Ferrel Guillory writes about the growing metro areas of Raleigh and Charlotte – highlighting the demographic shifts. He said to meet the challenge of a declining youth population “requires universities, colleges, and schools strengthened to produce a workforce that supports a diverse economy in a more mature society.”
Other higher education reads
The annual progress report on Some College, No Credential (SCNC) Student Outcomes from the National Student Clearinghouse Research Center is available. Low student success in higher education is a problem across the country. Approximately 41% of community college students do not return after their first year, and more than a quarter of freshmen at four year colleges do not return for their second year.
In 2019, National Student Clearinghouse reported some 36 million adults had some post secondary experience but no credential. That number rose to 39 million in July 2020.
Some additional highlights from the report:
- Women outnumbered men in re-enrollment, credential earning, and perseverance. The share of re-enrollees among minority women was substantially higher than men (63.5% versus 34.6%).
- Associate degrees were the most common credential earned by Latinx SCNC students (42.5%), whereas Black students were most likely to have completed a certificate (42.7%). Asian and White students persevered at a higher rate than other groups.
- Of the 60,400 total completers, 70% obtained their credential from a public institution (two- or four-year). Private nonprofit four-year institutions had the highest perseverance rates (64.8%), while community colleges had the lowest (50.2%).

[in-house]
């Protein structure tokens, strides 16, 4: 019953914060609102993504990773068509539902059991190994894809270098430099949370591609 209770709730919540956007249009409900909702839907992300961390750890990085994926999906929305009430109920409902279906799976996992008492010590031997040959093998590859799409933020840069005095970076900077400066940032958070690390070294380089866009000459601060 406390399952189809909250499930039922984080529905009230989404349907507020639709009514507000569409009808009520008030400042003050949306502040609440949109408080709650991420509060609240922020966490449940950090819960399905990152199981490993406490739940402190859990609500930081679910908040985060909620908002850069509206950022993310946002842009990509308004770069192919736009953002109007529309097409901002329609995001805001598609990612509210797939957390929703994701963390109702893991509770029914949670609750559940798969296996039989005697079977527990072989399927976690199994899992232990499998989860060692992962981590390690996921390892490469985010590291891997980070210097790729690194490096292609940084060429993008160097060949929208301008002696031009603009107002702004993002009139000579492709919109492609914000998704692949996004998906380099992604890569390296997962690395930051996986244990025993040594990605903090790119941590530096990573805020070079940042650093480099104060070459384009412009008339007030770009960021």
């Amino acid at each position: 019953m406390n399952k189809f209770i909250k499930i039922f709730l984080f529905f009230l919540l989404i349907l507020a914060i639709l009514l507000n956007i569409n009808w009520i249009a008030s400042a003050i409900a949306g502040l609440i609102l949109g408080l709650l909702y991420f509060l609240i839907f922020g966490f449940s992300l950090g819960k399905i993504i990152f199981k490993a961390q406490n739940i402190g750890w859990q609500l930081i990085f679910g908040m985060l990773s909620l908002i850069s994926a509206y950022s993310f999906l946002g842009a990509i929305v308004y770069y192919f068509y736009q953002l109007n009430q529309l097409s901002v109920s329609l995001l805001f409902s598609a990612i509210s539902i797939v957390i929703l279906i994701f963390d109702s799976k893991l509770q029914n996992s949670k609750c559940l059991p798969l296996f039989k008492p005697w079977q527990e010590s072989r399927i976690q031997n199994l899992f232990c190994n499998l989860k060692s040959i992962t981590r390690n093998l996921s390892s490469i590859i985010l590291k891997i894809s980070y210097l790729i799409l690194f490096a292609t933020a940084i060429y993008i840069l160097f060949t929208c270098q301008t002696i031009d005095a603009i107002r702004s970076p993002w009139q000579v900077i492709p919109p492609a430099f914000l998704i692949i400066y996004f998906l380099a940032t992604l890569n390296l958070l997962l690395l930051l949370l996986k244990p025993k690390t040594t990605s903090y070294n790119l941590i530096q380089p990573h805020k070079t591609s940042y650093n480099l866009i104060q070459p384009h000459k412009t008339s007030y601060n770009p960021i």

In June 2021, the John M. Belk Endowment, myFutureNC, and the Belk Center for Community College Leadership and Research launched a pilot project and outreach campaign called NC Reconnect. NC Reconnect works to re-engage adult learners who previously attended a community college but never completed a credential.
EdNC has closely followed the initiative’s progress. You can see our reporting here.
Check out this story on Bennett College from USA Today: “Suzanne Walsh, president of Bennett College, at first ignored the email that would lead to the cancellation of nearly 500 overdue bills at her college. After all, she thought at the time, ‘people just don’t reach out and say we can help your students pay off their debts.'”
A group called the Debt Collective purchased the unpaid balances of 500 Bennett College Belles. “Then they canceled it. Its elimination means students no longer have to pay off the debt and those who couldn’t access their transcripts because of overdue bills now have access to their academic records and the ability to continue their educations.”
Tressie Cottom also profiled Bennett College and the debt relief in her column for the New York Times.
We recently visited Bennett College as well. Our profile explains how the college is leaning in on a strategy they have dubbed “Bennett Bold.” Give our piece a read.